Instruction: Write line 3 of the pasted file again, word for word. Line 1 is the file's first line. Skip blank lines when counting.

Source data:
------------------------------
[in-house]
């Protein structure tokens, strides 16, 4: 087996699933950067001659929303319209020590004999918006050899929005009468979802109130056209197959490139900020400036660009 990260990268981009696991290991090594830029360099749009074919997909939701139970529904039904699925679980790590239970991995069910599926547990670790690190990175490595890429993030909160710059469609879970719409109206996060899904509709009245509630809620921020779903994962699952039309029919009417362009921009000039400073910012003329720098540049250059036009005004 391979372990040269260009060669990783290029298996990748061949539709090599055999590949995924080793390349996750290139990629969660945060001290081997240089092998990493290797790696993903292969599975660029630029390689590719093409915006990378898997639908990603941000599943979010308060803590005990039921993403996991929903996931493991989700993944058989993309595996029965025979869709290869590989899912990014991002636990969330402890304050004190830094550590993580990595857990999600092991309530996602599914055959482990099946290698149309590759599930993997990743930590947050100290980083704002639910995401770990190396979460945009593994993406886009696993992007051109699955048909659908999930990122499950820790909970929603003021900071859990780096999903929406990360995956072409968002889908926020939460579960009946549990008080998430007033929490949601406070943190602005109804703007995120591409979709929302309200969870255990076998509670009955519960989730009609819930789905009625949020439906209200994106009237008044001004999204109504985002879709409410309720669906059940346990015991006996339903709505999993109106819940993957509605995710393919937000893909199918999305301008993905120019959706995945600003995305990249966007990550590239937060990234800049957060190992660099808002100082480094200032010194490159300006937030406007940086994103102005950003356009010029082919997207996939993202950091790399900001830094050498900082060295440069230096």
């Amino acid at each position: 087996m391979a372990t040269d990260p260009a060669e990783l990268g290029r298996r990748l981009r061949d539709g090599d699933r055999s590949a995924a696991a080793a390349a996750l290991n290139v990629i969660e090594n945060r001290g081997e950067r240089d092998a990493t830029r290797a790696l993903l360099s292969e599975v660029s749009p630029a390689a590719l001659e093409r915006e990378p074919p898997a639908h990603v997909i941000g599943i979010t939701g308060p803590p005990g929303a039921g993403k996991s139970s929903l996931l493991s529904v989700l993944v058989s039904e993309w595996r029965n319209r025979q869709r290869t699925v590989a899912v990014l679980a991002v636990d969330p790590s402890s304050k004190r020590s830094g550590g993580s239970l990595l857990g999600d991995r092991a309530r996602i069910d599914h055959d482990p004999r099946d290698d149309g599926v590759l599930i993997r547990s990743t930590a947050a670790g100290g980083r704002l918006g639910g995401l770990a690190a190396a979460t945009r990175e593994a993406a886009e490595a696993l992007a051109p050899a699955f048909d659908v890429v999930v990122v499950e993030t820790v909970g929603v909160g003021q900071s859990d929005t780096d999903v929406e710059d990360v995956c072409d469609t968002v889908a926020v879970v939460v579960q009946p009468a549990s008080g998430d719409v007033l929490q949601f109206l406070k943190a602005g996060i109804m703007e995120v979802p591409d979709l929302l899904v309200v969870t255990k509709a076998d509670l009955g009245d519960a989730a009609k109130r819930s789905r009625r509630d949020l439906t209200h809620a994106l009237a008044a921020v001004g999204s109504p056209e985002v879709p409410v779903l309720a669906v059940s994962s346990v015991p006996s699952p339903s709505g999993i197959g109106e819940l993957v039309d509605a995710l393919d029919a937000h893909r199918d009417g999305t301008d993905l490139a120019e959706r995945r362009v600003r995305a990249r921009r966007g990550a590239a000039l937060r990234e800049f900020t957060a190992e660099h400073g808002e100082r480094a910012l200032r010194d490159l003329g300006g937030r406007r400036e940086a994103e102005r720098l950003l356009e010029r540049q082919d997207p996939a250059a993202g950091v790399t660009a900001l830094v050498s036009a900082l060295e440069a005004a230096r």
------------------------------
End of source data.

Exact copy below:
């Amino acid at each position: 087996m391979a372990t040269d990260p260009a060669e990783l990268g290029r298996r990748l981009r061949d539709g090599d699933r055999s590949a995924a696991a080793a390349a996750l290991n290139v990629i969660e090594n945060r001290g081997e950067r240089d092998a990493t830029r290797a790696l993903l360099s292969e599975v660029s749009p630029a390689a590719l001659e093409r915006e990378p074919p898997a639908h990603v997909i941000g599943i979010t939701g308060p803590p005990g929303a039921g993403k996991s139970s929903l996931l493991s529904v989700l993944v058989s039904e993309w595996r029965n319209r025979q869709r290869t699925v590989a899912v990014l679980a991002v636990d969330p790590s402890s304050k004190r020590s830094g550590g993580s239970l990595l857990g999600d991995r092991a309530r996602i069910d599914h055959d482990p004999r099946d290698d149309g599926v590759l599930i993997r547990s990743t930590a947050a670790g100290g980083r704002l918006g639910g995401l770990a690190a190396a979460t945009r990175e593994a993406a886009e490595a696993l992007a051109p050899a699955f048909d659908v890429v999930v990122v499950e993030t820790v909970g929603v909160g003021q900071s859990d929005t780096d999903v929406e710059d990360v995956c072409d469609t968002v889908a926020v879970v939460v579960q009946p009468a549990s008080g998430d719409v007033l929490q949601f109206l406070k943190a602005g996060i109804m703007e995120v979802p591409d979709l929302l899904v309200v969870t255990k509709a076998d509670l009955g009245d519960a989730a009609k109130r819930s789905r009625r509630d949020l439906t209200h809620a994106l009237a008044a921020v001004g999204s109504p056209e985002v879709p409410v779903l309720a669906v059940s994962s346990v015991p006996s699952p339903s709505g999993i197959g109106e819940l993957v039309d509605a995710l393919d029919a937000h893909r199918d009417g999305t301008d993905l490139a120019e959706r995945r362009v600003r995305a990249r921009r966007g990550a590239a000039l937060r990234e800049f900020t957060a190992e660099h400073g808002e100082r480094a910012l200032r010194d490159l003329g300006g937030r406007r400036e940086a994103e102005r720098l950003l356009e010029r540049q082919d997207p996939a250059a993202g950091v790399t660009a900001l830094v050498s036009a900082l060295e440069a005004a230096r």